Behind the Scenes
TV with no signal Photo by Thinkstock.
Life Time Fitness, Chanhassen, Minnesota, made national waves on Jan. 4 when the health club company announced it would no longer show TV news channels on televisions at its 128 locations.

Health Clubs Banning Cable News: An Indicator of a Divided Nation?

If you’re a club operator, would you consider banning cable news in your facility? In today’s polarized political climate, is this a justified policy or an act of baseless censorship?

Have you noticed growing tension from exercisers at your health club, especially when it involves the wall-mounted TVs? During the presidency of Donald Trump and his claims of "fake news,” health clubs have become new indicators of how divided our country is.

Life Time Fitness, Chanhassen, Minnesota, made national waves on Jan. 4 when the health club company announced it would no longer show cable news channels on TVs at its 128 locations. The ban means trading CNN, FOX, MSNBC and CNBC programming for shows on USA, A&E, Discovery, HGTV and ESPN.

Spokeswoman Natalie Bushaw said the new policy would ensure Life Time Fitness clubs provide "family oriented environments free of consistently negative or politically charged content."

In a Jan. 12 article, Goergea Kovanis of the Detroit Free Press called the Life Time Fitness ban “just sad.”

“I can't imagine a gym banning cable news at any other time in history,” Kovanis said “We may have had our differences in the past, but nothing like the abject hate so many of us have for each other now. Hate that in many ways is exacerbated by the leader of the free world and feels sanctioned by him, too.”

Life Time Fitness’ ban is not all-encompassing. Private TVs built into cardio equipment displays will allow TV news access as of February, according to The Washington Times. Life Time Fitness will also continue to provide wireless internet access as well, allowing members to access news via mobile devices.

Life Time Fitness may be the most well-known club chain to censor cable news, but it is not the first. Other commercial and nonprofit clubs have been banning political programming since early 2017—a move that has been both lauded and lambasted by gym-goers.

As early as January 2017, the month of Donald Trump’s inauguration, the Chicago-area Valparaiso Family YMCA temporarily banned CNN programming from its exercise room TVs. Some members who favored CNN were upset when the network was pulled, according to the Chicago Tribune, perceiving the ban as a political statement in and of itself.

When the Y’s chief development officer Debra Koeppen found out this specific ban had taken place, she took steps to have it reverted.

After this episode, Y CEO Robert Wanek announced that only local Chicago news channels will be shown in the club “in order to eliminate perceived political bias associated with national news outlets.”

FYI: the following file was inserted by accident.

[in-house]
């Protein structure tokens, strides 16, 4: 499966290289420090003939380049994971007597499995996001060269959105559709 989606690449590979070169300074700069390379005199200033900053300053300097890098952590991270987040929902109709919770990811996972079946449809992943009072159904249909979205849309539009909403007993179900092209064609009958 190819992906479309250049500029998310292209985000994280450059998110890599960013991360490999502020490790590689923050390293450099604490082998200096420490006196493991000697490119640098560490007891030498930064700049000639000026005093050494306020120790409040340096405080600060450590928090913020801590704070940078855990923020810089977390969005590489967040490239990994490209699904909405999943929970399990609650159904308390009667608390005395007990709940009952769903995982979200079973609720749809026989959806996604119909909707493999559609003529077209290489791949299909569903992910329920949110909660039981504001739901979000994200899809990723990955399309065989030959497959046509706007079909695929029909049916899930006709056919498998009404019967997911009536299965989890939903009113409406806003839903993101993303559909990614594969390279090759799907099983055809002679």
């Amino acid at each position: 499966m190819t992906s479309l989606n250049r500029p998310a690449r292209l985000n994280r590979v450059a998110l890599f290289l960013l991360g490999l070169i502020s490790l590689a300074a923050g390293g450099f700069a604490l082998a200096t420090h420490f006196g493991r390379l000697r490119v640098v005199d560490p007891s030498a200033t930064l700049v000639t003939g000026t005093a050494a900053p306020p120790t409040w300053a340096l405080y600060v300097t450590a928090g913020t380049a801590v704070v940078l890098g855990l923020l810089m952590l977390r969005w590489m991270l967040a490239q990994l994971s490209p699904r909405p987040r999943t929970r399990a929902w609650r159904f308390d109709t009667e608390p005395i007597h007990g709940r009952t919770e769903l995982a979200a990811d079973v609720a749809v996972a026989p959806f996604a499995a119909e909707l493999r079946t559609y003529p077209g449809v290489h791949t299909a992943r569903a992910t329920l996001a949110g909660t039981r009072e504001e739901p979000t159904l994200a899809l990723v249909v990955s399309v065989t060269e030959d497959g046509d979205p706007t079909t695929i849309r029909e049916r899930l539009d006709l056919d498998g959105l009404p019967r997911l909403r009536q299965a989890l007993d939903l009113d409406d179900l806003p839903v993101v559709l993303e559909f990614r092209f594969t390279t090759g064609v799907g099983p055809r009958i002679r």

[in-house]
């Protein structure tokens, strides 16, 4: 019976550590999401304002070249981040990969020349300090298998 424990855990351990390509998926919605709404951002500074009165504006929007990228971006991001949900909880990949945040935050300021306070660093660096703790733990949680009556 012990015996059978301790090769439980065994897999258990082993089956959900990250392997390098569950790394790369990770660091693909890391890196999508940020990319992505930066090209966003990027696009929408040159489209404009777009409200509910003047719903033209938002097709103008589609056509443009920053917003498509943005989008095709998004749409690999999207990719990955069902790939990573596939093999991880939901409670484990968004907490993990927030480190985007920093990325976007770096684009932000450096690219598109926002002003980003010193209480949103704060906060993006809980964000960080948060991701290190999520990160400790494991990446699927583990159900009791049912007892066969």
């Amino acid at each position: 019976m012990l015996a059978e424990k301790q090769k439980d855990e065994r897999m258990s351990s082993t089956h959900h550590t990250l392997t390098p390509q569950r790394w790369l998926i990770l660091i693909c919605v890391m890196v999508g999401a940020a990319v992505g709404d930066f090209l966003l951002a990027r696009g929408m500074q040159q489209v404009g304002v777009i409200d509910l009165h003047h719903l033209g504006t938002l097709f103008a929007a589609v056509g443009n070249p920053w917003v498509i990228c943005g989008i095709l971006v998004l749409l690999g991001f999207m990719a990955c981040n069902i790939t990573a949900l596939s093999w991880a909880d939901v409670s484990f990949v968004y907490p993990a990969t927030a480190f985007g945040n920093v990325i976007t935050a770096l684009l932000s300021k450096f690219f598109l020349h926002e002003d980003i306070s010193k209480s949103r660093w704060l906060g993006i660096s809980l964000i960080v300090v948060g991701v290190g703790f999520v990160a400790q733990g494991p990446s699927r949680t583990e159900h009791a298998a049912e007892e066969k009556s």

“[W]e get dozens of requests to change channels every day from numerous interest groups," he told reporter Jerry Davich.

"The policy that the YMCA has just put out is a victory for those who complained," Greg Quartucci, a 15-year-long Y member, told Davich. "CNN has been on a TV at the Y for those 15 years, and I am disappointed that the Y removed CNN because of complaints."

In a Jan. 17, 2017, Tribune column, Davich asked readers: “Have we reached the point in our ever-so-touchy country where we can't even air different TV stations in the same room? Will the complaints of a few people control the decisions that affect most Y members?”

In March 2017, The Greater Scranton YMCA, Scranton, Pennsylvania, banned CNN, MSNBC and Fox News after Facility Director Trish Fisher said near-fights were breaking out among members.

"[W]e've had members step forward saying they've felt a little uncomfortable about the arguments that were going on over the politics," Fisher told SF Gate.

One member, Susan Dimmick, told WBRE she understood the safety-first and public-relations motives for the policy shift; however, she "[doesn't] think it was right."

In June 2017, Spring Lake Community Fitness and Aquatic Center, Spring Lake, Michigan, stopped showing CNN and Fox News. According to a WZZM report, Facility Director Jason Epplett said regular heated arguments between members were "creating an environment that was just not conducive to what we promoted, you know health and fitness and happiness and all that."

Epplett and his staff informed members about the policy shift in an email. Initially, Epplett received mostly positive feedback, with one member canceling their membership.

In August, Element Fitness + Mind + Body, Lenexa, Kansas, also instituted a 24-hour news channel ban to mixed results, according to WDAF Kansas City.

"I don't like to be obstructed in my own great environment, that I'm paying for," Element member Leslie Gutierrez told WDAF.

“If there`s four televisions sets, surely one of them will have something you like,” added member Judith Zillner, according to WDAF. “And you shouldn't get to say the other three can't have what the other people like. Jerking the plug out of the wall!? That's just silly.”

If you’re a club operator, would you consider banning TV news in your facility? Is this a justified move or an act of baseless censorship? Is it a direct result of the Trump agenda or a festering pot that was long due to boil over? Share your thoughts with us—and any club policies you may have in place—in the comment section below, as well as on Facebook or Twitter.

 

 

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